advice/perspective on jobs, work and management

About “the subordinate”


In 2003, I quit my career-track job in pharmaceutical research and development.

I couldn’t say why – nor did I have another job lined up, any prospects, or even a plan.

I’m sure my decision came as a shock to my family, friends, and colleagues. Most of them probably thought I’d end up a “career man” just like my father. He worked for the 3M Company for over 30 years, and growing up I remember going to company picnics and “Bring your kids to work”-days with my two sisters. I worked summer jobs there (when my dad could line one up for me), and our house in suburban St. Paul, MN, was within easy walking distance of their main corporate campus.

In high school, I excelled in both math and science, so a well-meaning guidance counselor encouraged me to pursue a career in engineering. With this in mind, I attended college at the nearby University of Minnesota, majoring in both chemical engineering and chemistry. My interests skewed towards the latter, so I applied for, and was accepted by the graduate program at Colorado State University, where I earned my Master’s. Circumstance then led me to London, England, where I received a PhD (D.I.C.) in synthetic organic chemistry from Imperial College.

Following a brief post-doctoral appointment at Duke University, I found work at a small pharmaceutical company located in the far ex-urbs of Philadelphia, PA; my first “real” job. I was charged with aiding their drug discovery efforts, but my tenure there is notable really for only one reason: It was this experience that sowed the seeds of my eventual disillusionment with the modern workplace environment, corporate life, and in particular, conventional management practices.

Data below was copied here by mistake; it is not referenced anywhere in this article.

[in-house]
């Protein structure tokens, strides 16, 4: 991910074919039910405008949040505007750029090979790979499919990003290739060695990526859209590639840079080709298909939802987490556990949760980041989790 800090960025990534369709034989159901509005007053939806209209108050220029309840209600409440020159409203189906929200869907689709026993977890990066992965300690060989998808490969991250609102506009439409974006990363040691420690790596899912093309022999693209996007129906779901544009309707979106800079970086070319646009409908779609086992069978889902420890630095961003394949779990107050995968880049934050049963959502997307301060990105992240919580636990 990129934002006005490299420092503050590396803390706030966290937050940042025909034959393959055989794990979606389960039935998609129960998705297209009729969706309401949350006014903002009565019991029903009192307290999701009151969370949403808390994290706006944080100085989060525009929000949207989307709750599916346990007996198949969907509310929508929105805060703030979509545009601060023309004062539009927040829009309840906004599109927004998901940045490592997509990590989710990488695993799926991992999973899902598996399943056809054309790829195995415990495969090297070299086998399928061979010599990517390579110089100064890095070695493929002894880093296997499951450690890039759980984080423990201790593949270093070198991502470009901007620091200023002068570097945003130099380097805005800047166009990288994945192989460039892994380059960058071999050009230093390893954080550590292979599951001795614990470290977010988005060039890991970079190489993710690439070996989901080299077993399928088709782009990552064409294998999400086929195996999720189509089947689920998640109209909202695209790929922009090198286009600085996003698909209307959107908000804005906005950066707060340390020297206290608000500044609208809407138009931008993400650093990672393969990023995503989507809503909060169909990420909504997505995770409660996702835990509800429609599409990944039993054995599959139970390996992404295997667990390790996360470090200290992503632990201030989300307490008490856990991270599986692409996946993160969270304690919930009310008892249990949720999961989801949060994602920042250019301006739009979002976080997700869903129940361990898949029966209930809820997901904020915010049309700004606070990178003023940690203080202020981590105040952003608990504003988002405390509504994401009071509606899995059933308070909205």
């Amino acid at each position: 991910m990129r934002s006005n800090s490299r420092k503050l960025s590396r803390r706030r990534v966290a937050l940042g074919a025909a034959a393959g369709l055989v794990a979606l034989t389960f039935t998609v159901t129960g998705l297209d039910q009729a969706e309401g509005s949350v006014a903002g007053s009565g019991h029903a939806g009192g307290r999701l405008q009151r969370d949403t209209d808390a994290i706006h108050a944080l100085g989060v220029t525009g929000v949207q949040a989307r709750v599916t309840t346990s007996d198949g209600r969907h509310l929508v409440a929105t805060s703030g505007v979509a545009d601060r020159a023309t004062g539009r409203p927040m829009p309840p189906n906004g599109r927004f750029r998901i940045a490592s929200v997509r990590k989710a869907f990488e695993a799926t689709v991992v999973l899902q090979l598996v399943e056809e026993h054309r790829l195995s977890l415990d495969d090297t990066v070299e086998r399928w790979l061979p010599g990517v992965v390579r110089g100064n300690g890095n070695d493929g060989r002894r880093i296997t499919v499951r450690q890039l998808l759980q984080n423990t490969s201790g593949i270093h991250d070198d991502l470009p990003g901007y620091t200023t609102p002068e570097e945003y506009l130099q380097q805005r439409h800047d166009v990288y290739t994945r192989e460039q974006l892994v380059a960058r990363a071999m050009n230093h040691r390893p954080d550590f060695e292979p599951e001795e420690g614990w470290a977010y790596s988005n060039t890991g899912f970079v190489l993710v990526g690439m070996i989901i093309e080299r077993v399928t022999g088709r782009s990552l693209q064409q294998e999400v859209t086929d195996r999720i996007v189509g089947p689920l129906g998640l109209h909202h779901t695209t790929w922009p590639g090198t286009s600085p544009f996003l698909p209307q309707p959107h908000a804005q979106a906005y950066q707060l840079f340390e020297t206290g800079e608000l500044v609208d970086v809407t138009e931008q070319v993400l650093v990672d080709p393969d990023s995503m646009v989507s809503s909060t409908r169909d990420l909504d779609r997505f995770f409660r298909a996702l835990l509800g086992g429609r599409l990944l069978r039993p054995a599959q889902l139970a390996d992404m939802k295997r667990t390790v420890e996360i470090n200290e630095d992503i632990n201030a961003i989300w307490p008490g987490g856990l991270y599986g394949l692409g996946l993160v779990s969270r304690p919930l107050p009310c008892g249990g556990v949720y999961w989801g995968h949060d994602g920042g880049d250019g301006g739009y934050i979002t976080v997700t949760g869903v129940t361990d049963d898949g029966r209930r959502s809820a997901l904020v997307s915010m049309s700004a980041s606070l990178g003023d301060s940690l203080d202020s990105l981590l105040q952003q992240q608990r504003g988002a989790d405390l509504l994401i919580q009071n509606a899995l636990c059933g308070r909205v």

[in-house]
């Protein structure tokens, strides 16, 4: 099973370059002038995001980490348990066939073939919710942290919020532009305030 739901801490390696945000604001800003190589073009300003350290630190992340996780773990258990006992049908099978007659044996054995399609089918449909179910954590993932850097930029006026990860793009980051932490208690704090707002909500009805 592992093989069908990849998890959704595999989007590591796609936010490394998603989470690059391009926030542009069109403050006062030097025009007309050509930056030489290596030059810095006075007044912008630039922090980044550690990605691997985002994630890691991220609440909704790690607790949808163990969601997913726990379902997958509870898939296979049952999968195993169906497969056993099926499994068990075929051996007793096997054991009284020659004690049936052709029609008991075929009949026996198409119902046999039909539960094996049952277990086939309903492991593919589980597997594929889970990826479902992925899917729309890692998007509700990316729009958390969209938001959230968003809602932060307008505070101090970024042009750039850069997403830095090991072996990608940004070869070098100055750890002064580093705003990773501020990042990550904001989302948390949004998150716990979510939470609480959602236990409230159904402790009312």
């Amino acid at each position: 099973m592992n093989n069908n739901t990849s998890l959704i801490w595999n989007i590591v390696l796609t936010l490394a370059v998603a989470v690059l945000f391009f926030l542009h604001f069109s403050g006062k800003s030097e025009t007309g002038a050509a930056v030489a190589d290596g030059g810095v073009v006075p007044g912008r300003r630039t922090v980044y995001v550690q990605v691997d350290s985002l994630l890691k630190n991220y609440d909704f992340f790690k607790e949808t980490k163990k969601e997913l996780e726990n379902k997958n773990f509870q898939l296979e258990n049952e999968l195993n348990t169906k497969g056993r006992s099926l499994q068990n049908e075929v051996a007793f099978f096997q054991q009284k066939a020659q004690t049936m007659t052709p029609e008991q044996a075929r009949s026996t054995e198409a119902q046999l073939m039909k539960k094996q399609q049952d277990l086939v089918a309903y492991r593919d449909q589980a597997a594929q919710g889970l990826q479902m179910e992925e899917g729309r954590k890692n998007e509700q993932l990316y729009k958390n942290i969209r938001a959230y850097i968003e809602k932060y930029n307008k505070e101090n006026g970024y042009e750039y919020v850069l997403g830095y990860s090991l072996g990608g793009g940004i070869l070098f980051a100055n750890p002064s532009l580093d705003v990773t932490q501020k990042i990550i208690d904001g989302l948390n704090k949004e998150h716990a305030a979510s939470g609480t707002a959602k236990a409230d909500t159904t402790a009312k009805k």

So six years later, I quit.

Having lost patience with my employer, my work, and how I was being managed, I took what savings I’d had and travelled—at times aimlessly. I hiked my way through New Zealand, surfed the eastern coast of Australia, and island-hopped my way around Fiji. I even wheezed my way up to Sagarmatha (Everest) Base Camp in Nepal.

When I returned six months later, I took the first job I could find—retail sales at an outdoor clothing store—and slept on friends’ couches. Gradually I made my way back to pharmaceutical R&D, but my heart just wasn’t in it. Retail work had provided me with another “a-ha!” moment: Most people were being needlessly mismanaged, I felt, and I was beginning to think I understood why. So again, I took what little savings I had, quit my job, and devoted the next year of my life to researching and writing a book on what I’d discovered.

That was over a decade ago.

Since then I’ve returned to the private sector, working jobs most people would probably consider beneath someone with their PhD in chemistry. Random gig work, part-time retail and service work, the occasional consulting stint, and no small amount of bartending.

I’ve also completed my manuscript (I’m currently looking for an agent/publisher). Portions of my work have been peer-reviewed, and presented to an international audience. I’ve also blogged on-and-off about jobs, work and management for over five years – and I’ve begun work on a related podcast.

All of my writing is informed by my ample experience at the so-called “bottom” of the organizational hierarchy.

Loerarchy® is a term I coined to describe my unique approach to managing more effectively.

Currently I live, work, and write in Philadelphia.


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